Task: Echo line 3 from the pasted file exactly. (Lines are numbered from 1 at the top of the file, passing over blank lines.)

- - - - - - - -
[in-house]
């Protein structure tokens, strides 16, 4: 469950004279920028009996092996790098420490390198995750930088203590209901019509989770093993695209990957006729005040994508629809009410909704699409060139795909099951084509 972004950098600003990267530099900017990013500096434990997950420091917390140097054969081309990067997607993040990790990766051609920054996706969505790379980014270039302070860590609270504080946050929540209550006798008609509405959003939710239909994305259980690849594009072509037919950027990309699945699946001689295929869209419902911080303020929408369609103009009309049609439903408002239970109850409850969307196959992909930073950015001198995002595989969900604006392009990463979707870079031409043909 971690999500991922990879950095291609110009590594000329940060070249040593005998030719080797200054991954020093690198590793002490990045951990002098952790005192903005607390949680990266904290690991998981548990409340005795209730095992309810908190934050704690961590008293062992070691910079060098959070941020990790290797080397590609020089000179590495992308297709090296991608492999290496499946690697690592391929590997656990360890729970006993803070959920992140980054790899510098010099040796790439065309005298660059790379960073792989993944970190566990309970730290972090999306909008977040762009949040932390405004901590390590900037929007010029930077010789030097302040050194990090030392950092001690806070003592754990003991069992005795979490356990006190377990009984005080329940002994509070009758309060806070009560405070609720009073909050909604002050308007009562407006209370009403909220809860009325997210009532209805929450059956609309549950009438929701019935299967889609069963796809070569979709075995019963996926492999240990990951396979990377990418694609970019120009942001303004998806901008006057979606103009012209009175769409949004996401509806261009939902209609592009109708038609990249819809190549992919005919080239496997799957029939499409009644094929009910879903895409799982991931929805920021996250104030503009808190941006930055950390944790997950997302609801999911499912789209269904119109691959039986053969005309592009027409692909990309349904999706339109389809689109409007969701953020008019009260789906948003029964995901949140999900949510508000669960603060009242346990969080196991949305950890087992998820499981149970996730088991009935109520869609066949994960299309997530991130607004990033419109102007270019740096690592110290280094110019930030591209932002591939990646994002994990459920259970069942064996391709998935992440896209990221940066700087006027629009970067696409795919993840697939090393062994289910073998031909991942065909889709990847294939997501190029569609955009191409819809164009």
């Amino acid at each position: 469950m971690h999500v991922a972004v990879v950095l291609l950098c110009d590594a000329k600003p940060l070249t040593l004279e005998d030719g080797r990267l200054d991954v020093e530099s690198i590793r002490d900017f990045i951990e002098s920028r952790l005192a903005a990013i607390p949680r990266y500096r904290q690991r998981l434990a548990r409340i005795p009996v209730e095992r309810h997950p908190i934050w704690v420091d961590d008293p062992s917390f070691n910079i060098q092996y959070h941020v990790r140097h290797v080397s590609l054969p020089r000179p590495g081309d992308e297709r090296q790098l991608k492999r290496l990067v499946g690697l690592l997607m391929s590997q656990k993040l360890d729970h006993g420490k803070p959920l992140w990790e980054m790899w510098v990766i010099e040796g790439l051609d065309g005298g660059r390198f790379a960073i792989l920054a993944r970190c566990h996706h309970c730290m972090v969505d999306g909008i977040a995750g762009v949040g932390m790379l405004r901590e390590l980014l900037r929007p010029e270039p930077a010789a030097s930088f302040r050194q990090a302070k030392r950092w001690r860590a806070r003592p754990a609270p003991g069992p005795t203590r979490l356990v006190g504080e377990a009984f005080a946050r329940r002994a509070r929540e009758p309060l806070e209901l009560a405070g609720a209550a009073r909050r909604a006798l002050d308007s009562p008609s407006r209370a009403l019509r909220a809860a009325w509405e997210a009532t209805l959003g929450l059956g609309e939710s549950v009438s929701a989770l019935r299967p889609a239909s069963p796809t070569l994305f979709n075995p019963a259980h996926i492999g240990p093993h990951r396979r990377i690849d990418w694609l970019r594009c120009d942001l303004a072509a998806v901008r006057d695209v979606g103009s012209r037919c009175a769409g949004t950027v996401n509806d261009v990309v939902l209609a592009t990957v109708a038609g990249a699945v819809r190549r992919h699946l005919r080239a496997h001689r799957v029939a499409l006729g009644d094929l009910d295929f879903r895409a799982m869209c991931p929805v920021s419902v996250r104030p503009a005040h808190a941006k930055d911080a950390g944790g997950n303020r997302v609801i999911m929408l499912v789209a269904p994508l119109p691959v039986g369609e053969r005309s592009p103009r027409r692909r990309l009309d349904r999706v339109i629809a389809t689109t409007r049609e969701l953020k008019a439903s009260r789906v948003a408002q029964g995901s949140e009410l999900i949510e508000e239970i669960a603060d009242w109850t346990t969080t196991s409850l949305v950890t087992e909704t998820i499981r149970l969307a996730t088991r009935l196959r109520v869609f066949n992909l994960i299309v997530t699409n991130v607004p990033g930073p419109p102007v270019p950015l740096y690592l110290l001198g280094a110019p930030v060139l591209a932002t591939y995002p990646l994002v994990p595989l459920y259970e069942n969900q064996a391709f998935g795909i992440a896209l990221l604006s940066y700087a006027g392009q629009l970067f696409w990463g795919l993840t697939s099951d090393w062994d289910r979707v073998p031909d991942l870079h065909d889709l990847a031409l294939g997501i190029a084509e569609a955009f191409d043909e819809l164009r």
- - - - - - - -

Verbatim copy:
């Amino acid at each position: 469950m971690h999500v991922a972004v990879v950095l291609l950098c110009d590594a000329k600003p940060l070249t040593l004279e005998d030719g080797r990267l200054d991954v020093e530099s690198i590793r002490d900017f990045i951990e002098s920028r952790l005192a903005a990013i607390p949680r990266y500096r904290q690991r998981l434990a548990r409340i005795p009996v209730e095992r309810h997950p908190i934050w704690v420091d961590d008293p062992s917390f070691n910079i060098q092996y959070h941020v990790r140097h290797v080397s590609l054969p020089r000179p590495g081309d992308e297709r090296q790098l991608k492999r290496l990067v499946g690697l690592l997607m391929s590997q656990k993040l360890d729970h006993g420490k803070p959920l992140w990790e980054m790899w510098v990766i010099e040796g790439l051609d065309g005298g660059r390198f790379a960073i792989l920054a993944r970190c566990h996706h309970c730290m972090v969505d999306g909008i977040a995750g762009v949040g932390m790379l405004r901590e390590l980014l900037r929007p010029e270039p930077a010789a030097s930088f302040r050194q990090a302070k030392r950092w001690r860590a806070r003592p754990a609270p003991g069992p005795t203590r979490l356990v006190g504080e377990a009984f005080a946050r329940r002994a509070r929540e009758p309060l806070e209901l009560a405070g609720a209550a009073r909050r909604a006798l002050d308007s009562p008609s407006r209370a009403l019509r909220a809860a009325w509405e997210a009532t209805l959003g929450l059956g609309e939710s549950v009438s929701a989770l019935r299967p889609a239909s069963p796809t070569l994305f979709n075995p019963a259980h996926i492999g240990p093993h990951r396979r990377i690849d990418w694609l970019r594009c120009d942001l303004a072509a998806v901008r006057d695209v979606g103009s012209r037919c009175a769409g949004t950027v996401n509806d261009v990309v939902l209609a592009t990957v109708a038609g990249a699945v819809r190549r992919h699946l005919r080239a496997h001689r799957v029939a499409l006729g009644d094929l009910d295929f879903r895409a799982m869209c991931p929805v920021s419902v996250r104030p503009a005040h808190a941006k930055d911080a950390g944790g997950n303020r997302v609801i999911m929408l499912v789209a269904p994508l119109p691959v039986g369609e053969r005309s592009p103009r027409r692909r990309l009309d349904r999706v339109i629809a389809t689109t409007r049609e969701l953020k008019a439903s009260r789906v948003a408002q029964g995901s949140e009410l999900i949510e508000e239970i669960a603060d009242w109850t346990t969080t196991s409850l949305v950890t087992e909704t998820i499981r149970l969307a996730t088991r009935l196959r109520v869609f066949n992909l994960i299309v997530t699409n991130v607004p990033g930073p419109p102007v270019p950015l740096y690592l110290l001198g280094a110019p930030v060139l591209a932002t591939y995002p990646l994002v994990p595989l459920y259970e069942n969900q064996a391709f998935g795909i992440a896209l990221l604006s940066y700087a006027g392009q629009l970067f696409w990463g795919l993840t697939s099951d090393w062994d289910r979707v073998p031909d991942l870079h065909d889709l990847a031409l294939g997501i190029a084509e569609a955009f191409d043909e819809l164009r």